In 1947, Adelard Godbout, who was premier of Quebec from 1939 to 1944, suggested a design based on the League of the Canadian Flag, which was divided diagonally between white and red with a maple leaf in between.

By the 1950s, attitudes were changing, and many Canadians wanted their own flag that was distinctive in the world. In 1956 during the Suez Crisis, Canada’s Secretary of State for External Affairs, Lester Pearson, would defuse the situation and earn the Nobel Peace Prize as a result. A United Nations Emergency Force was created but the Egyptians rejected Canada’s participation in it as the Canadians were too British in their uniforms and symbols. This would push Pearson to create a new symbol for Canada. A large poll was held in 1958 and it found that 80 per cent wanted a national flag different from any other nation, and 60 per cent wanted the flag to have the maple leaf on it.

The maple leaf had long been associated with Canada, serving as a national symbol dating back from as early as the 1830s. During the First World War, 60 per cent of Canadian cap badges had the maple leaf on it.

On Jan. 27, 1960, Lester B. Pearson, the Leader of the Opposition, put out an invitation to create a new flag in Parliament but the Conservatives, headed by John Diefenbaker, were not interested in doing so. This opposition to a new flag only grew in the coming years.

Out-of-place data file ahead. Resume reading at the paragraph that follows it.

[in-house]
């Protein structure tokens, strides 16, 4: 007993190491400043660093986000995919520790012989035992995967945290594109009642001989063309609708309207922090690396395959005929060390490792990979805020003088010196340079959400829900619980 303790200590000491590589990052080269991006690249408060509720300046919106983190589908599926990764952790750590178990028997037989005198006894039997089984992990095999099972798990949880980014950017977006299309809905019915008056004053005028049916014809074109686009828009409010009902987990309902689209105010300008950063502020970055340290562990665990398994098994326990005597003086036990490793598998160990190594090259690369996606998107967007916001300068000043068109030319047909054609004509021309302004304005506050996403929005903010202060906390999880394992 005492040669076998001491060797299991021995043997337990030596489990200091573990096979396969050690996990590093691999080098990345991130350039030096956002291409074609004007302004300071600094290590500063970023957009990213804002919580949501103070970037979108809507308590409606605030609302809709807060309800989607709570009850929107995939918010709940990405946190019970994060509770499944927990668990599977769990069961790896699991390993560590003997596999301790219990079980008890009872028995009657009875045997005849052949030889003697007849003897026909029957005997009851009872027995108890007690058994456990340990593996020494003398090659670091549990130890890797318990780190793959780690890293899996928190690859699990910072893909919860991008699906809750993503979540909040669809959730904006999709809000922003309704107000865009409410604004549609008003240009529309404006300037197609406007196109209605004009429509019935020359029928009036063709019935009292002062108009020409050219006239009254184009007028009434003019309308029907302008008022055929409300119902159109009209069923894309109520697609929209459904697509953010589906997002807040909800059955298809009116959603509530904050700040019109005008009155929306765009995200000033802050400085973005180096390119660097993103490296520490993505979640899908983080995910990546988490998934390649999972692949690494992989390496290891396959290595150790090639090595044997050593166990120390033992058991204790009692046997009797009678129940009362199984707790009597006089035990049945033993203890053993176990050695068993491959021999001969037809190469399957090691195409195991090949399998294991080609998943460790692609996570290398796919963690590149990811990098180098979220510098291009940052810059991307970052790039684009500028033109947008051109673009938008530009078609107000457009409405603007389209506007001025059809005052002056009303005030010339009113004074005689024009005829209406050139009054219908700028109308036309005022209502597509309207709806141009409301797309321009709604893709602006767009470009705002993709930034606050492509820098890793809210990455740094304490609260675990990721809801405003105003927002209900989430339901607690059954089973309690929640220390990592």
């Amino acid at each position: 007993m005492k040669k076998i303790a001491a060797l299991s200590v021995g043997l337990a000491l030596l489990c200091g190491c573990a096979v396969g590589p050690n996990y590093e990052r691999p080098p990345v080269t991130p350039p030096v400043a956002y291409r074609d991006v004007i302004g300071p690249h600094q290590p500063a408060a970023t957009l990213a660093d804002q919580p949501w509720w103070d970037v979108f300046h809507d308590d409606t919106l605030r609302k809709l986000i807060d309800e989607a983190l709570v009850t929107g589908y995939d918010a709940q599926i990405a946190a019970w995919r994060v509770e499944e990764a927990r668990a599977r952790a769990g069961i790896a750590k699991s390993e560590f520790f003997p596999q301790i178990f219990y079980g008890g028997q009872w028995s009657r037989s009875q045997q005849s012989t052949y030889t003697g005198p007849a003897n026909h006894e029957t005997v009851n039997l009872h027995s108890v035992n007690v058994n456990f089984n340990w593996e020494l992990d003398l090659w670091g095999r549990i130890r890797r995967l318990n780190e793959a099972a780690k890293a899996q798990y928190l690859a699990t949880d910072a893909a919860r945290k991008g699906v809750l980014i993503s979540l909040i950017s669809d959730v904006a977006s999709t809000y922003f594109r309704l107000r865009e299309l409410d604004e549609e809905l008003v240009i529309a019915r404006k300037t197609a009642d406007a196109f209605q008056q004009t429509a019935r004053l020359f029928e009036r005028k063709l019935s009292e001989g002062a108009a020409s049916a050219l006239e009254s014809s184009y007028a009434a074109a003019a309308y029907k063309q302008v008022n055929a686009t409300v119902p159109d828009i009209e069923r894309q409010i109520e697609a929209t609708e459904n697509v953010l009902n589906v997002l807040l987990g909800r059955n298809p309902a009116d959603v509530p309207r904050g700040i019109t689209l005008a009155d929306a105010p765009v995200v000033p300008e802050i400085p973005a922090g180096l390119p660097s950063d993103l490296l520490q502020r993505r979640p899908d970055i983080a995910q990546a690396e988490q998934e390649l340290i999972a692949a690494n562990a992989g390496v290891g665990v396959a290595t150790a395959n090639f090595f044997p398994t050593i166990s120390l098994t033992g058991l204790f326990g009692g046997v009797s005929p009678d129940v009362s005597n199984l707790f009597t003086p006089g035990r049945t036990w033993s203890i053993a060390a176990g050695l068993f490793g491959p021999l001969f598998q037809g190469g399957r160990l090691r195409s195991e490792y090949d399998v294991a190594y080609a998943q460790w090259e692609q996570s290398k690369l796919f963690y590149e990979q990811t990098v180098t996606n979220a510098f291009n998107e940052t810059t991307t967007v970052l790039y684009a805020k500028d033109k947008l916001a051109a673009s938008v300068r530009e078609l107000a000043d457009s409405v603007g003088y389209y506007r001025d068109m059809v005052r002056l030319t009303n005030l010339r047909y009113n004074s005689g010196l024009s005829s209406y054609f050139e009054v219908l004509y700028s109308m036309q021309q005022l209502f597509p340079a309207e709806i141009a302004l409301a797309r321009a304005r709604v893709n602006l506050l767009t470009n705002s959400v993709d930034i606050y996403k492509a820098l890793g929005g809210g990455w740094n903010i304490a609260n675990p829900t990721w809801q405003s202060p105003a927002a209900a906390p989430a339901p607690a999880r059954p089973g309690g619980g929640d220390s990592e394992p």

As a result, Pearson made it a Liberal Party policy in 1961 and a part of the election platform in both the 1962 and 1963 federal elections. It became a main part of the campaign in 1963 when Pearson promised to have a new flag in place within two years if the Liberals were elected. The Liberals won that election, but with a minority government, which would make implementing a new flag no easy task.

Pearson would write in his memoirs, quote:

“The flag was part of a deliberate design to strengthen national unity to improve federal-provincial relations, to devise a more appropriate constitution, and to guard against the wrong kind of American penetration.”

The creation of a new flag was not just something that came out of nowhere. The country was growing increasingly divided, the FLQ were bombing mailboxes and businesses in Quebec and Pearson felt that the new flag would serve as, quote:

“an elixir that might transform followers, wearied of the parliamentary battles and sad at heart as their heroes fell. Moreover, in the races against national division, a new flag might be a rallying symbol.”

John Matheson, the Parliamentary Secretary, made the flag his own passion project and would even learn about the principles of flags to better understand the issue of flags.

In February 1963, a three-leaf design was leaked to the press, which was the design Pearson preferred. It would eventually be nicknamed The Pearson Pennant by the Conservatives. On one day, Matheson came to the home of Pearson to look at the sketches of the three-leaf flag, bringing designer Alan Beddoe with him. Matheson would say quote: